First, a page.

Breaking Ground 2006 - 2007

Kind Hearts and Coronets

Book by Robert L. Freedman
Music by Steven Lutvak
Lyrics by Robert L. Freedman and Steven Lutvak
Based upon the film Kind Hearts and Coronets
Written and directed by Robert Hamer
by arrangement with Canal+
Thursday, April 6 at 7:30pm

Louis Mazzini is seventh in line to the D'Ascoyne family Dukedom, but that's not enough to win him the hand of his beloved Silbella. Determined to rise above his humble beginnings, Louis decides to remove the obstacles standing between him and his title... little does he know murder can get so complicated. Based upon the 1949 movie of the same name starring Alec Guinness, Kind Hearts and Coronets is a hilarious new musical adventure about the dark side of royal ascension. 


Persephone

by Noah Haidle
Friday, April 7 at 8:00pm

Guiseppe is trying to carve an image of the Greek goddess Demeter from an unyielding block of marble – she’s the love of his life. Little does he know, he’s also the love of hers. But relationships are hard, especially when stretched over centuries. Noah Haidle, author of Off Broadway’s Mr. Marmalade, brings his trademark irreverence and eccentricity to this unusual comedy.

 

Voyeurs de Venus

by Lydia R. Diamond
Directed by Emma Griffin
Saturday, April 8 at 3:00pm


Sara, a black scholar specializing in pop culture, is writing a book about Saartjie Bartmaan, derogatorily known as the Hottentot Venus. Or, she’s trying to. Sara’s own issues of racial identity emerge as she struggles to recount Saartjie’s life to a largely white audience, while Sara navigates a minefield of personal intimacies between her husband and lover. Past and present merge as the women’s stories collide in this piercing drama.

Lydia R. Diamond is a member of the 2005-2007 cohort of Huntington Playwriting Fellows. Her most recent play, Smart People, was commissioned by the McCarter Theatre and had its world premiere at the Huntington in 2014. The Huntington’s 2010 hit production of her play Stick Fly produced in association with Arena Stage inspired the 2011 Tony Award-nominated Broadway production. Awards for Stick Fly include a 2012 Outer Circle Critics Award nomination for Best Play (Broadway), 2010 IRNE Award for Best Play, 2010 LA Critics Circle Award for Playwriting, 2010 LA Garland Award for Playwriting, 2009 LA Weekly Theatre Award for Playwriting, 2008 Susan S. Blackburn Finalist, 2006 Black Theatre Alliance Award, and 2006 Joseph Jefferson Award Nomination for Best New Work. Her other plays include Voyeurs de Venus (2006 Joseph Jefferson Award for Best New Work, 2006 BTAA for Best Writing); The Bluest Eye (2006 Black Arts Alliance Image Award for Best New Play, 2008 American Alliance for Theatre and Education Distinguished Play Award); The Gift Horse (2005 Theodore Ward Prize, Kesselring Prize – 2nd Place); Harriet Jacobs; and Stage Black. She was a 2005-2006 Harvard WEB Du Bois Institute non-resident Fellow, a 2007 TCG/NEA Playwright in Residence at Steppenwolf Theatre Company, a 2012-2013 Radcliffe Institute Fellow, a 2012 Sallie B. Goodman McCarter Fellow, and a 2012 Sundance Institute Playwright Lab Creative Advisor. She is currently a resident playwright at Chicago Dramatists and a playwright in residence at Arena Stage. Ms. Diamond is a graduate of Northwestern University where she majored in performance studies. She has an honorary doctorate of arts from Pine Manor College and was on faculty at Boston University.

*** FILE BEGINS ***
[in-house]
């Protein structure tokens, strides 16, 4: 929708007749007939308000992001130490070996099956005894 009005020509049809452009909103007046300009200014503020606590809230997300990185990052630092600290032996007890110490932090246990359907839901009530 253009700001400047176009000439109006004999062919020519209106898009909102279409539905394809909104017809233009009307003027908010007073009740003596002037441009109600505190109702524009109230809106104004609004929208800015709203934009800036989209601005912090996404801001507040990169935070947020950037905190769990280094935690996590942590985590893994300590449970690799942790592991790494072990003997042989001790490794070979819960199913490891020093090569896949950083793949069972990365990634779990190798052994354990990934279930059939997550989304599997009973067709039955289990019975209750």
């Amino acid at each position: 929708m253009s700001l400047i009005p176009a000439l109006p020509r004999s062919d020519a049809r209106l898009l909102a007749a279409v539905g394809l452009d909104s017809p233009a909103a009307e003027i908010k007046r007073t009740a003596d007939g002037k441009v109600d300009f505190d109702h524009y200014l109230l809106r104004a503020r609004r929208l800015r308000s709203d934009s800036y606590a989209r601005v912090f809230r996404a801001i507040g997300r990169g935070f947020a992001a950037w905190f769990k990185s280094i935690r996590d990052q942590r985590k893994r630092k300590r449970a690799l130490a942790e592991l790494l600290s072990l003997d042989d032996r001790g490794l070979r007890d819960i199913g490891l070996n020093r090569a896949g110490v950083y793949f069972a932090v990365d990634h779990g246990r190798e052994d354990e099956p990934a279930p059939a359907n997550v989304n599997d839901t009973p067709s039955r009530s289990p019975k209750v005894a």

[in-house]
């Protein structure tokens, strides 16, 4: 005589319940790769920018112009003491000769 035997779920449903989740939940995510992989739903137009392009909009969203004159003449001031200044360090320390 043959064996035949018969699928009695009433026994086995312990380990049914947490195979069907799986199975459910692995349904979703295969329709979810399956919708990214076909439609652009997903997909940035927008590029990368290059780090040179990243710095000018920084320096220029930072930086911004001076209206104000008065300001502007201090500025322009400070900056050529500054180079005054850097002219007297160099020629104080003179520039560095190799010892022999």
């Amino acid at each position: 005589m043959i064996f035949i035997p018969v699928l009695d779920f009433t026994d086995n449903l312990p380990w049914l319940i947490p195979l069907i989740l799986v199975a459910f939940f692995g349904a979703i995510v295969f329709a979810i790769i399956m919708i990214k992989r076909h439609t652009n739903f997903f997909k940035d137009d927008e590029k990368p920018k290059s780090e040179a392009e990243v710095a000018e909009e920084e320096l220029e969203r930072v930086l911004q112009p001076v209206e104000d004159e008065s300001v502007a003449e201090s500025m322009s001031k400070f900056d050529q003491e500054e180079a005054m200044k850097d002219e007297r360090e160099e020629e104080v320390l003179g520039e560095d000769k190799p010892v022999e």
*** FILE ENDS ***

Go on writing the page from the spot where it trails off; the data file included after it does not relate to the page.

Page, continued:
(As of June 29, 2014)

 

Property

by Valerie Martin
Directed by Peter Schneider
Saturday, April 8 at 8:00pm

 The year is 1828. Manon Gaudet, who came as a bride to her husband's sugar plantation north of New Orleans bringing a prized wedding gift - her slave Sarah - to the union, is now trapped in a loveless marriage with a man she despises. Her husband has fathered two children, a deaf son and a baby daughter, by Sarah, and Manon has one wish: to leave her husband and return to her home in New Orleans. Unbeknownst to her, Sarah also nourishes dreams of escape. Whispers of a slave rebellion grow louder, inflaming a domestic nightmare of jealousy, possession, obsession, and fear.

 

The Atheist

by Ronan Noone
Directed by Emma Griffin
Sunday, April 9 at 2:00pm

Augustine, a crooked journalist with nihilistic intentions, has made an art of clawing his way up the professional ladder. When he unveils the Mayor’s tawdry predilections (involving a hidden camera and reams of videotape), the scandal threatens to undo the one person who thought he was immune – Augustine himself. Noone’s one-man play is a continuation of his focus on the American experience, a project he began with last year’s Breaking Ground play, Smiler Becoming Yank.  


Mauritius

by Theresa Rebeck
Directed by Justin Waldman
Sunday, April 9 at 7:00pm

 
The world of high-stakes stamp collecting is much seedier and more dangerous than anyone ever suspected. After her mother’s death, Jackie discovers not only a raft of debts, but an album of old stamps, one of which may be her ticket to a life-saving windfall. Now too many philatelists are getting in on the game, and her half-sister’s claims on the album are the least of Jackie’s worries. From the author of Omnium Gatherum and the 2004 Huntington hit, Bad Dates.

 

Past Breaking Ground Readings


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